Following a playbook that first succeeded in neighboring North Carolina, telecom lobbyists led by AT&T have been successful in passing a bill in the South Carolina legislature that makes it nearly impossible for cities to build their own broadband networks. The bill passed on Wednesday and is expected to be signed by the Governor.

 

As CivSource has reported, municipal broadband networks across the nation have been under attack by private broadband and telecommunications services providers who say that municipally backed networks are unfair competition.

 

Existing municipal networks in states like Minnesota are typically created through a local public bond issue and provide affordable broadband access to local residents. These networks are especially important in lower population areas, where private providers have explicitly said that there is no business case to build there.

 

Despite having no intention to build, these private companies want to make sure no one else does either, effectively cutting off much of rural America from broadband and capping the economic development potential of many areas of the country.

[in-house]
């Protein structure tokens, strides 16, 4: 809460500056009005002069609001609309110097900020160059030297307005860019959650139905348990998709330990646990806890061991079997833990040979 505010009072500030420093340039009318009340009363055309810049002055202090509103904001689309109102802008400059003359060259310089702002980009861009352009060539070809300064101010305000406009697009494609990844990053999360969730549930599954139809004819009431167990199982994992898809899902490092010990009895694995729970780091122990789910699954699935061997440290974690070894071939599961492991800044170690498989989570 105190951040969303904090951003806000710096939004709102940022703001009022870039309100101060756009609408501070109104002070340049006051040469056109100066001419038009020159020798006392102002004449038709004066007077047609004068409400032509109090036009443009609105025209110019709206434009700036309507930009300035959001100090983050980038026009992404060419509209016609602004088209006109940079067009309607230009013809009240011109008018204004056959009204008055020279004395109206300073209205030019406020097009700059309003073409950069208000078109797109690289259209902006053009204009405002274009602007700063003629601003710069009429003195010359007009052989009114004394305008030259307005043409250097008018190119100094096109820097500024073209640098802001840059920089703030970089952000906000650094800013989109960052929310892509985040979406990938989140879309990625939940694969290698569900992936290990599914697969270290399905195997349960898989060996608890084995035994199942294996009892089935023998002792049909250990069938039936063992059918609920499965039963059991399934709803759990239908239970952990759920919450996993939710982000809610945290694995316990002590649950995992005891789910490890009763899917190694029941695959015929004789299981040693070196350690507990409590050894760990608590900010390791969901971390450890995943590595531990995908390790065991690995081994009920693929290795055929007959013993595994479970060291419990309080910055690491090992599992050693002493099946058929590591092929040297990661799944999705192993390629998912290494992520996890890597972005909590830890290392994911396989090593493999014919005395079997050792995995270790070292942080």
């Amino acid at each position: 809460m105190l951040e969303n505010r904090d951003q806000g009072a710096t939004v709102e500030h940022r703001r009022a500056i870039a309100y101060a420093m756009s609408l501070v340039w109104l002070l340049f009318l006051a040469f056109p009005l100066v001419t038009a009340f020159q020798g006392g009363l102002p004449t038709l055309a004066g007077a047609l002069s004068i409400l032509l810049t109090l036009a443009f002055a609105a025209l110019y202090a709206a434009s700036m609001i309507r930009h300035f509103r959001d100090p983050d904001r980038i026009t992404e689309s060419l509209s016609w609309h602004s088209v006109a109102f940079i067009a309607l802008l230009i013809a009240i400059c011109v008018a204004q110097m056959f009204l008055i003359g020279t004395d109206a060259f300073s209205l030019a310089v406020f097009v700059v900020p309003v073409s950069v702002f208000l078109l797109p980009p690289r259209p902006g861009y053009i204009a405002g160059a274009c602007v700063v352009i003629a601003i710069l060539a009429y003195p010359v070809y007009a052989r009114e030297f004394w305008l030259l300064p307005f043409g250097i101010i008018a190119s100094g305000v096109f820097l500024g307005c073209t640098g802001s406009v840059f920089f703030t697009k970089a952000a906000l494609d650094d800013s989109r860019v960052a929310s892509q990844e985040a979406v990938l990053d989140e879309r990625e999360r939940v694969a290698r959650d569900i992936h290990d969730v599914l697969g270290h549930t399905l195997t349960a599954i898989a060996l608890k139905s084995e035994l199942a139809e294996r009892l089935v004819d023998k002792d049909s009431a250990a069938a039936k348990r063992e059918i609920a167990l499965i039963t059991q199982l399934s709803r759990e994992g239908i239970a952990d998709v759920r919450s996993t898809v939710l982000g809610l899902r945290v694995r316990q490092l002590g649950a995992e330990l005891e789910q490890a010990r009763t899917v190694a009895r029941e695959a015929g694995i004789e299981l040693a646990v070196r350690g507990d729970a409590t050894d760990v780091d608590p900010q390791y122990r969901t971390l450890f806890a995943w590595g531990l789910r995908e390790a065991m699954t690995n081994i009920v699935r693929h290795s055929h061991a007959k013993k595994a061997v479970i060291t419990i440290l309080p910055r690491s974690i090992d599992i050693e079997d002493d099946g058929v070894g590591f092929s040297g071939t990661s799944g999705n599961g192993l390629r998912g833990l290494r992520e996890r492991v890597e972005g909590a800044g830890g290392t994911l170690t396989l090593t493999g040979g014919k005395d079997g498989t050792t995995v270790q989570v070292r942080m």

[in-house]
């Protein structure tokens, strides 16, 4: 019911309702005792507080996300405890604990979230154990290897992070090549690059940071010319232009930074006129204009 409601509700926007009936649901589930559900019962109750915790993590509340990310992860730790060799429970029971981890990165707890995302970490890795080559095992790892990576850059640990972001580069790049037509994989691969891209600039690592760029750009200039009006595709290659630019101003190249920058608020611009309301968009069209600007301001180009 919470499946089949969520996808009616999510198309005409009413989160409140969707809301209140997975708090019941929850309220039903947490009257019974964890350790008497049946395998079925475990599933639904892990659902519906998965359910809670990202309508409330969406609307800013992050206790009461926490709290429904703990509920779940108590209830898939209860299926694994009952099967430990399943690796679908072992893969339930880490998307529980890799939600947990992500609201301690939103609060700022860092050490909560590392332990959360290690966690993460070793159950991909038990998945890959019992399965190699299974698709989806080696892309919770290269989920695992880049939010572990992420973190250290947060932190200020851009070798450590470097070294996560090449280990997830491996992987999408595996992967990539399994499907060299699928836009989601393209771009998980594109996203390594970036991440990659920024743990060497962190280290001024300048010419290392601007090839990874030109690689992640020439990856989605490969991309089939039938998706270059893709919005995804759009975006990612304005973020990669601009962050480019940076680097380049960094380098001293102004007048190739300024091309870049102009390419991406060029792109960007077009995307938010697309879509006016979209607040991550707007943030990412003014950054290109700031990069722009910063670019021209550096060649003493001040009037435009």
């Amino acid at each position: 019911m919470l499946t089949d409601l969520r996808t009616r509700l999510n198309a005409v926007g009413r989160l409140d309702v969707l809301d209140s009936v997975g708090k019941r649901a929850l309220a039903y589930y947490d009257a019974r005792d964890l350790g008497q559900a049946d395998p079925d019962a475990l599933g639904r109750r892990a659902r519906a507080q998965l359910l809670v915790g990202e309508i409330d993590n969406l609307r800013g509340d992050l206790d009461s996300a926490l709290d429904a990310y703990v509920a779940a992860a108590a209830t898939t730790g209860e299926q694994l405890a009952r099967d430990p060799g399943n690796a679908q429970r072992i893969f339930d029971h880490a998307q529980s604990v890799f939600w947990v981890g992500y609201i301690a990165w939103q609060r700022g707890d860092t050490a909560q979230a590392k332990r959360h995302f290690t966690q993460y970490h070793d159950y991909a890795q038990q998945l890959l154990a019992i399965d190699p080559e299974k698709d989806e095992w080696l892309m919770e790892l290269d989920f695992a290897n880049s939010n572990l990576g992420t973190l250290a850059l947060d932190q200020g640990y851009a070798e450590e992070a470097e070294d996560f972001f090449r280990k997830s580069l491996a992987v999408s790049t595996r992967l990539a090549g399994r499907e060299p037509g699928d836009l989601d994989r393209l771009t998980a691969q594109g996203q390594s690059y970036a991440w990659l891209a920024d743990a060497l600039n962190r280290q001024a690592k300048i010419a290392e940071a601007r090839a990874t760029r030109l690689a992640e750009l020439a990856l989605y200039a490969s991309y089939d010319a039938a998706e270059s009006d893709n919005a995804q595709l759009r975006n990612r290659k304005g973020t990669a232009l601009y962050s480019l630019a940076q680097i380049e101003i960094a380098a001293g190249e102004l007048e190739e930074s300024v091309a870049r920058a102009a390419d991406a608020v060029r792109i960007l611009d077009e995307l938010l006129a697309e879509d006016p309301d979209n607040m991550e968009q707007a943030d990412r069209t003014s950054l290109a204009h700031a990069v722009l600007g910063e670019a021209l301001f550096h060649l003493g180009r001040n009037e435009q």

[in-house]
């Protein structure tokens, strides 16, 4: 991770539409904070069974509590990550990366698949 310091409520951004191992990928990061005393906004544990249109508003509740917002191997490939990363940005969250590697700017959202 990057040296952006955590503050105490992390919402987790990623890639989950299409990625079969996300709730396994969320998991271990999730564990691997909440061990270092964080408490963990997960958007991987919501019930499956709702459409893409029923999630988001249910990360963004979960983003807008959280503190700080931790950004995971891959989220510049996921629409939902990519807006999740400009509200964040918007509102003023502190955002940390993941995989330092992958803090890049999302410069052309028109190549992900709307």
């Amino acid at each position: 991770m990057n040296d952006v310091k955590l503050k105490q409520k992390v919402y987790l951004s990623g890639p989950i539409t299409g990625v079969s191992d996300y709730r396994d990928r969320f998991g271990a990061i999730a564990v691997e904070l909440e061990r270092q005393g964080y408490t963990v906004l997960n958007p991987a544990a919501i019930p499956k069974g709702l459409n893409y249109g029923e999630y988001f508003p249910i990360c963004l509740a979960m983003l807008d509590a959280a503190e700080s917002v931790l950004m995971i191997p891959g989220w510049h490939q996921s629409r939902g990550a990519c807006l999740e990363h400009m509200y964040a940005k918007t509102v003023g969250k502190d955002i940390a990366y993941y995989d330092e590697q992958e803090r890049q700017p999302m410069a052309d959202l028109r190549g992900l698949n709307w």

“We’ve all been trying to find a broadband solution that was economically viable to get out to rural America, and we’re not finding one to be quite candid. The best opportunity we have is LTE,” AT&T CEO Randall Stephenson, said on an earnings conference call where he discussed the company’s view of expansion.

 

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Nearly 50,000 People Ask Why The Government Is Seizing Their Digital Files | Techdirt

Nearly 50,000 People Ask Why The Government Is Seizing Their Digital Files | Techdirt | Surfing the Broadband Bit Stream | Scoop.it

The folks at Demand Progress today filed a brief in one part of the ongoing Megaupload case: the fight over users being able to get their files back. The DOJ is trying to block this, while also wanting the evidence destroyed.